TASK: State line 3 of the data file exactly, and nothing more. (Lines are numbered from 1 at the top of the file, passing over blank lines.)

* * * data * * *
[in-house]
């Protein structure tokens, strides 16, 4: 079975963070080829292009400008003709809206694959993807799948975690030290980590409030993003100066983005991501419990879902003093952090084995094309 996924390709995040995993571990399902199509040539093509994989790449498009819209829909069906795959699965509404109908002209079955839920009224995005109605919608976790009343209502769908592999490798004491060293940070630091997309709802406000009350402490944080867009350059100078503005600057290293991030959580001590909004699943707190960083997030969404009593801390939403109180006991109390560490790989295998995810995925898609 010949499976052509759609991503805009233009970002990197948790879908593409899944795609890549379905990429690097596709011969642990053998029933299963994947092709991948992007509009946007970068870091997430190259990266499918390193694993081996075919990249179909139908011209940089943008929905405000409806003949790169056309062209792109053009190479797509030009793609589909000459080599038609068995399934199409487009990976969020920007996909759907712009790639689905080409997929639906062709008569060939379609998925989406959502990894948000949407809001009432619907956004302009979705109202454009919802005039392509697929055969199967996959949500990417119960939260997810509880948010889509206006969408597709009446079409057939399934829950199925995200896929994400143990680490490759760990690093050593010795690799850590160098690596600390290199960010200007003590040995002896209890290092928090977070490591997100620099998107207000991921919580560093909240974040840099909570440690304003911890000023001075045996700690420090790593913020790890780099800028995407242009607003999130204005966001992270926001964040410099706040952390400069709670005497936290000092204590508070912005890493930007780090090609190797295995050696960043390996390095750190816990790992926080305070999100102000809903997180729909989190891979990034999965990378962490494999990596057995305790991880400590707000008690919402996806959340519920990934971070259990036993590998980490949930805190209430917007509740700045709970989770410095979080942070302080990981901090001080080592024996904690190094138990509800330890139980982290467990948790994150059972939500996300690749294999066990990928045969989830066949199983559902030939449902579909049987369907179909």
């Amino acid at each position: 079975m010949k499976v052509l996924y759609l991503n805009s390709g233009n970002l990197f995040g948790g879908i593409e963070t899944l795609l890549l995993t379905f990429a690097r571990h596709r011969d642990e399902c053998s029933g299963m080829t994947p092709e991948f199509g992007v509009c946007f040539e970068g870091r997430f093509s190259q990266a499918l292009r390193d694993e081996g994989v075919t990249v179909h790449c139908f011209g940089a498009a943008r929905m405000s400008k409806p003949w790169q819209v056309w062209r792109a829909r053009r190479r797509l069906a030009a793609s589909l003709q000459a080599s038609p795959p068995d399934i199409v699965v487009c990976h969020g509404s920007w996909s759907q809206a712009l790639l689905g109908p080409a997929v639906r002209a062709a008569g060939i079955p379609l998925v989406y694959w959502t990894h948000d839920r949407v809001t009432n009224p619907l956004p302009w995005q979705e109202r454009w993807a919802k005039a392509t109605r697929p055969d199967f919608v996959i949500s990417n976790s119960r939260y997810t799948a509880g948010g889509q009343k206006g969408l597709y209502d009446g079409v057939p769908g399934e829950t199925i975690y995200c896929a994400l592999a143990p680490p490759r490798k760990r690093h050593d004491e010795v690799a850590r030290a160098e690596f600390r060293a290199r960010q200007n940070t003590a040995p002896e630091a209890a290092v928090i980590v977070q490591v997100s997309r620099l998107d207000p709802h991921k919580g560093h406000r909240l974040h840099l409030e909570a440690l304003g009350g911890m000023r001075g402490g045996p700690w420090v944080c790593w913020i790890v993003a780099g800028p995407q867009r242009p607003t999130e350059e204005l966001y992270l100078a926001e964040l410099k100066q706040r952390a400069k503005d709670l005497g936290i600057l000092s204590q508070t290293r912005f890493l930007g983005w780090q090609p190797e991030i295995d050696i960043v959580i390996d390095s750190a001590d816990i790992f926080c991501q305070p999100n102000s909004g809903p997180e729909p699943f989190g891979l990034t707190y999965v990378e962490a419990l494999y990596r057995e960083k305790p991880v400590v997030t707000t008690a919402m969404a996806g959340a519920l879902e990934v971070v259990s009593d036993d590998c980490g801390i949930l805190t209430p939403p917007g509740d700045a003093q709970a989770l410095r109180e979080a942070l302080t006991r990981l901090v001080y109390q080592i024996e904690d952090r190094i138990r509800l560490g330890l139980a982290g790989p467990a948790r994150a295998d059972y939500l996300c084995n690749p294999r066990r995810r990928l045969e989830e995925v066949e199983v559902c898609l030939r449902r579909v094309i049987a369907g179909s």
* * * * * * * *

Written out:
């Amino acid at each position: 079975m010949k499976v052509l996924y759609l991503n805009s390709g233009n970002l990197f995040g948790g879908i593409e963070t899944l795609l890549l995993t379905f990429a690097r571990h596709r011969d642990e399902c053998s029933g299963m080829t994947p092709e991948f199509g992007v509009c946007f040539e970068g870091r997430f093509s190259q990266a499918l292009r390193d694993e081996g994989v075919t990249v179909h790449c139908f011209g940089a498009a943008r929905m405000s400008k409806p003949w790169q819209v056309w062209r792109a829909r053009r190479r797509l069906a030009a793609s589909l003709q000459a080599s038609p795959p068995d399934i199409v699965v487009c990976h969020g509404s920007w996909s759907q809206a712009l790639l689905g109908p080409a997929v639906r002209a062709a008569g060939i079955p379609l998925v989406y694959w959502t990894h948000d839920r949407v809001t009432n009224p619907l956004p302009w995005q979705e109202r454009w993807a919802k005039a392509t109605r697929p055969d199967f919608v996959i949500s990417n976790s119960r939260y997810t799948a509880g948010g889509q009343k206006g969408l597709y209502d009446g079409v057939p769908g399934e829950t199925i975690y995200c896929a994400l592999a143990p680490p490759r490798k760990r690093h050593d004491e010795v690799a850590r030290a160098e690596f600390r060293a290199r960010q200007n940070t003590a040995p002896e630091a209890a290092v928090i980590v977070q490591v997100s997309r620099l998107d207000p709802h991921k919580g560093h406000r909240l974040h840099l409030e909570a440690l304003g009350g911890m000023r001075g402490g045996p700690w420090v944080c790593w913020i790890v993003a780099g800028p995407q867009r242009p607003t999130e350059e204005l966001y992270l100078a926001e964040l410099k100066q706040r952390a400069k503005d709670l005497g936290i600057l000092s204590q508070t290293r912005f890493l930007g983005w780090q090609p190797e991030i295995d050696i960043v959580i390996d390095s750190a001590d816990i790992f926080c991501q305070p999100n102000s909004g809903p997180e729909p699943f989190g891979l990034t707190y999965v990378e962490a419990l494999y990596r057995e960083k305790p991880v400590v997030t707000t008690a919402m969404a996806g959340a519920l879902e990934v971070v259990s009593d036993d590998c980490g801390i949930l805190t209430p939403p917007g509740d700045a003093q709970a989770l410095r109180e979080a942070l302080t006991r990981l901090v001080y109390q080592i024996e904690d952090r190094i138990r509800l560490g330890l139980a982290g790989p467990a948790r994150a295998d059972y939500l996300c084995n690749p294999r066990r995810r990928l045969e989830e995925v066949e199983v559902c898609l030939r449902r579909v094309i049987a369907g179909s």